To achieve the above objects, an image reading apparatus according to the present invention has the following arrangement.

More specifically, an image reading apparatus which reads an original image by detecting, by an image sensor, light from the original image irradiated by a light source comprises control means for controlling a single light source for irradiating the original image to flicker a plurality of number of times every predetermined charge accumulation time of the image sensor when the original image is read.

The control means adjusts a flickering duty ratio when the light source flickers.

Other features and advantages of the present invention will be apparent from the following description taken in conjunction with the accompanying drawings, in which like reference characters designate the same or similar parts throughout the figures thereof.

BRIEF DESCRIPTION OF THE DRAWINGS

FIG. 1 is a block diagram showing an example of the arrangement of a color scanner according to the first embodiment of the present invention;

FIG. 2 is a view for explaining the relationship between the ON state of each LED and the original read position according to the first embodiment of the present invention;

FIG. 3 is a flow chart showing interrupt processing according to the first embodiment of the present invention;

FIG. 4 is a block diagram showing an example of the arrangement of a color scanner according to the second embodiment of the present invention;

FIG. 5 is a view for explaining the relationship between the ON state of each LED and the original read position according to the second embodiment of the present invention;

FIG. 6 is a flow chart showing interrupt processing according to the second embodiment of the present invention;

FIG. 7 is a diagram showing an example of the arrangement of a color facsimile apparatus according to the third embodiment of the present invention;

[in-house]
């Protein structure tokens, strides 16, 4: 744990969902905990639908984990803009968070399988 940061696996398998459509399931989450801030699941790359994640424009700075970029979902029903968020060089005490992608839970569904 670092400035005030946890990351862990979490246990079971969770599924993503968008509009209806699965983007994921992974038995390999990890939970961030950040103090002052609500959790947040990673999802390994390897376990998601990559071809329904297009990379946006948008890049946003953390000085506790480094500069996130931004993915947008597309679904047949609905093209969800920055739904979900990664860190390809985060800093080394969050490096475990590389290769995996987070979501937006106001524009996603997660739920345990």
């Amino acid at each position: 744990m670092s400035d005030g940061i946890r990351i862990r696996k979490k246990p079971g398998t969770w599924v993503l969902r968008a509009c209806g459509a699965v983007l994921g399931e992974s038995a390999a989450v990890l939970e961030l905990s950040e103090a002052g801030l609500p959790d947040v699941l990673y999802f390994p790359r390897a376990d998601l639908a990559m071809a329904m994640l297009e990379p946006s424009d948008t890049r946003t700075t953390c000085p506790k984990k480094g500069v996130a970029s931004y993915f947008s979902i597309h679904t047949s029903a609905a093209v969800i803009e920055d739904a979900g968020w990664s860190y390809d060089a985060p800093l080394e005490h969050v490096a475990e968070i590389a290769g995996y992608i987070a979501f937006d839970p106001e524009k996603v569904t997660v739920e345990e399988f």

FIG. 8 is a timing chart showing the ON timing of each light source in a color read according to the third embodiment of the present invention;

FIG. 9 is a view schematically showing the relationship between the original table, light source, and image sensor;

FIG. 10 is a flow chart showing a process of obtaining the ON time of each light source in a color read according to the third embodiment of the present invention;

FIG. 11 is a timing chart showing the ON timing of each light source in a monochrome read according to the third embodiment of the present invention;

FIG. 12 is a flow chart showing a process of obtaining the ON time of each light source in a monochrome read according to the third embodiment of the present invention;

FIG. 13 is a flow chart showing the process of obtaining the ON time of each light source in a monochrome read according to the third embodiment of the present invention;

FIG. 14 is a timing chart showing another example of the ON timing of each light source in a monochrome read according to the third embodiment of the present invention;

FIG. 15 is a view for explaining the relationship between the ON state of each LED and the original read position in the prior art; and

FIG. 16 is a flow chart showing a process of determining the duty ratio of the LED in the first embodiment.

DETAILED DESCRIPTION OF THE PREFERRED EMBODIMENTS

Embodiments of the present invention will be described below with reference to the accompanying drawings.

First Embodiment

FIG. 1 best shows the feature of an image reading apparatus according to the present invention by exemplifying the arrangement of a color scanner. In FIG. 1, reference numeral 101 denotes a sensor unit constituted by integrating an image sensor such as a CCD (Charge Coupled Device) and a light source such as an LED (Light Emitting Diode); and 102, a read control unit for controlling an original reading unit and performing image processing of read data.

Reference numeral 103 denotes a CPU for controlling the whole system; 104, a RAM used as a work area of the CPU 103 and an image data memory area; 105, a ROM for storing control programs of the CPU 103; and 106, a DMA controller for performing DMA (Direct Memory Access) transfer between the read control unit 102 and RAM 104.

The read control unit 102, CPU 103, RAM 104, ROM 105, and DMA controller 106 are connected to each other via a system bus 107. The CPU 103 accesses the blocks connected to the system bus 107 in accordance with a control program in the ROM 105.